Human speed bump: On bike and car collisions in Sacramento
John Bontemps almost died riding his bike in Sacramento. He isn't the only one.
From the moment that black sedan blasted into John Bontemps at 40 mph, the 47-year-old’s brain recorded every excruciating detail.
He remembers the explosion to his right side, which launched him 3 feet above traffic-snarled Arden Way like human-cannon fodder. He remembers feeling his insides shift and splinter upon slamming the asphalt. And he remembers the indiscriminate voices that pegged him for dead.
“I was aware of everything,” Bontemps says more than three months after the April 14 wreck left him a dazed, twitching puddle in front of Arden Fair mall. “I even heard the paramedics say I’m not going to make it.”
Bontemps suffered fractured ribs, a cracked pelvis, lacerated liver, small aortic tear, concussion and chewed-up right arm, which still has glass shards embedded under pulpy scar tissue.
Not listed on his discharge papers from UC Davis Medical Center is the psychlogical trauma that left him another pulverized speed bump in Sacramento’s car vs. bicycle commuter war.
According to the California Highway Patrol’s Statewide Integrated Traffic Records System, there were 206 bicycle-related collisions in the city of Sacramento between January 1, 2013, and January 1, 2014. One proved fatal when a 2008 GMC struck an 18-year-old man on Natomas Boulevard near North Bend Drive last October. Fifteen more collisions resulted in severe injuries to bicyclists, including a 12-year-old boy and an 87-year-old man.
According to the data, most of these injury accidents were due to rider error, with cars having the right of way or cyclists traveling the wrong direction or making unsafe turns and lane changes, 58.2 percent of the time.
But Jim Brown, executive director of Sacramento Area Bicycle Advocates, cautions not to take these figures at face value. “Bicyclists are assigned blame in ways that are sometimes arbitrary,” he says.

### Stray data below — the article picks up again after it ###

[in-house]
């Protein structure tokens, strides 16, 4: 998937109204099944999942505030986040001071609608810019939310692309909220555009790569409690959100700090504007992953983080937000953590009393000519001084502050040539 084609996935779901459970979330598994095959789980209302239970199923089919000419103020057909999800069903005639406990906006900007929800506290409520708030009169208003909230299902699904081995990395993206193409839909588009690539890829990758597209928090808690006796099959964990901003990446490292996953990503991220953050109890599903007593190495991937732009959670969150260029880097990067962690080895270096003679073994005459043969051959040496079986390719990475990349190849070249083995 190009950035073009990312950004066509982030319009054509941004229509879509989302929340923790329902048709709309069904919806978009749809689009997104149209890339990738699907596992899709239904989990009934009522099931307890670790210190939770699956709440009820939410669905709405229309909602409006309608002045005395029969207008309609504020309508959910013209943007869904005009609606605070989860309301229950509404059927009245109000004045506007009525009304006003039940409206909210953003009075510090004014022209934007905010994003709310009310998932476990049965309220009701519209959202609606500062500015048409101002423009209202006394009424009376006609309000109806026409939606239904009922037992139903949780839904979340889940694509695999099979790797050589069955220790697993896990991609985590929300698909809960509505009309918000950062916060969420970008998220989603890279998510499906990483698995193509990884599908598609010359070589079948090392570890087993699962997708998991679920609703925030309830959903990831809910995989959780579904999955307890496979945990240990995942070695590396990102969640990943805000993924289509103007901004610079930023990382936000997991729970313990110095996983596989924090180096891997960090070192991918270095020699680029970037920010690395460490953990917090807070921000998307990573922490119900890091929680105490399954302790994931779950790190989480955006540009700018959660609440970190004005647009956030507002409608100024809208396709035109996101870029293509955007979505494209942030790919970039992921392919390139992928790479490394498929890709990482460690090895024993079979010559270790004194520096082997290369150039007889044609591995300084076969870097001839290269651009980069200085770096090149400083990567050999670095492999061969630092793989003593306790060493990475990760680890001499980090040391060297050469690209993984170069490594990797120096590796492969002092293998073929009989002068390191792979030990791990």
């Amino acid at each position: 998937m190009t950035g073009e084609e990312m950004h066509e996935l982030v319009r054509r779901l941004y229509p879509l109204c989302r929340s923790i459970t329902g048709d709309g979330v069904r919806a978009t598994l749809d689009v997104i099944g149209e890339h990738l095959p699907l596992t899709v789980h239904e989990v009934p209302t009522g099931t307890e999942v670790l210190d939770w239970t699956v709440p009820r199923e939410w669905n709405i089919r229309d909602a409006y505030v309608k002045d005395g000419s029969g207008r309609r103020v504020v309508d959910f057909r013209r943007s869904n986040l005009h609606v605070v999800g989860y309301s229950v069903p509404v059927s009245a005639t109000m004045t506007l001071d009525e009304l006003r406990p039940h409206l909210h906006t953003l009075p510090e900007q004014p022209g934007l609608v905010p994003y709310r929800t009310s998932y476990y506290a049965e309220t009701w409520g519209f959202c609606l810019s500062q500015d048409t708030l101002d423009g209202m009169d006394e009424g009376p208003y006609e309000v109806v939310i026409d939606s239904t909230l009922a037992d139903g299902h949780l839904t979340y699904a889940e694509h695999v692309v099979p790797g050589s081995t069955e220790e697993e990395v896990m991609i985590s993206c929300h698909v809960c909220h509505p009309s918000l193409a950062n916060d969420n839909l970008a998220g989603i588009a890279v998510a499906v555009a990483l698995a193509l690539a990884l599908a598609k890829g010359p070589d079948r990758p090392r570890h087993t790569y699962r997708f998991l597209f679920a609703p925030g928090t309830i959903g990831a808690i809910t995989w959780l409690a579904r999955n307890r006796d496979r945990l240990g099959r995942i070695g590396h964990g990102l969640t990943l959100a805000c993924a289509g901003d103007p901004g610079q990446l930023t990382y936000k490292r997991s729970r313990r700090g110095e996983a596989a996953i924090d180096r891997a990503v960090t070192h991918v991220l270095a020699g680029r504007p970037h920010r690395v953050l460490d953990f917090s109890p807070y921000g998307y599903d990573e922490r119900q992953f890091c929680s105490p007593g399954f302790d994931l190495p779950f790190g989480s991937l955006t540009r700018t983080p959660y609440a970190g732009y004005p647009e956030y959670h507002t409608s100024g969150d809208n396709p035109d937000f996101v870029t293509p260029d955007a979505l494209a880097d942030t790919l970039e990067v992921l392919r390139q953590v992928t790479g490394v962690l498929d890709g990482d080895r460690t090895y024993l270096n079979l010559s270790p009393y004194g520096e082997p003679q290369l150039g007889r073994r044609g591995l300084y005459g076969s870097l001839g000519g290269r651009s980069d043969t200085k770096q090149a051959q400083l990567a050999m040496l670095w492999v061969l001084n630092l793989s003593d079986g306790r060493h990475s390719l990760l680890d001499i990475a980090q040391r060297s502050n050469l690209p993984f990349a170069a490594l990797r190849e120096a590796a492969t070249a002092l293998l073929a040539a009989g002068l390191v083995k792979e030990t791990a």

Sacramento bicyclists will use the sidewalk or pedal against traffic if not doing so proves more perilous, Brown explains. “For some people, they ride against traffic because it feels safer,” he says. “They can see what’s coming at them.”
In the central city, Brown lists L Street west of 15th Street, I Street west of 21st Street, Q Street near the Interstate 5 on-ramp, and J Street between 15th Street and Alhambra Boulevard as particularly dangerous.
Outside of the grid, bustling thoroughfares like Watt, Howe, El Camino and Marconi avenues, as well as Arden Way, jack up riders’ blood pressure. That’s because they’re designed to facilitate large volumes of traffic from urban job sites to the suburbs, and back, Brown says.
The fact that Stockton Boulevard used to be a state highway attests to how cars slingshot through it today, and is one of the reasons that the Stockton-Fruitridge Road intersection is Sacramento’s most prolific for bicycle- and pedestrian-collisions, he adds.
Brown’s organization comments on development proposals and is urging the city of Sacramento to make meaningful updates to a bicycle master plan that’s remained largely unchanged since the mid-’90s, he says. But that could prove hard. “We’ve kind of got this systemic condition that works against making the kind of changes we need to make,” he says.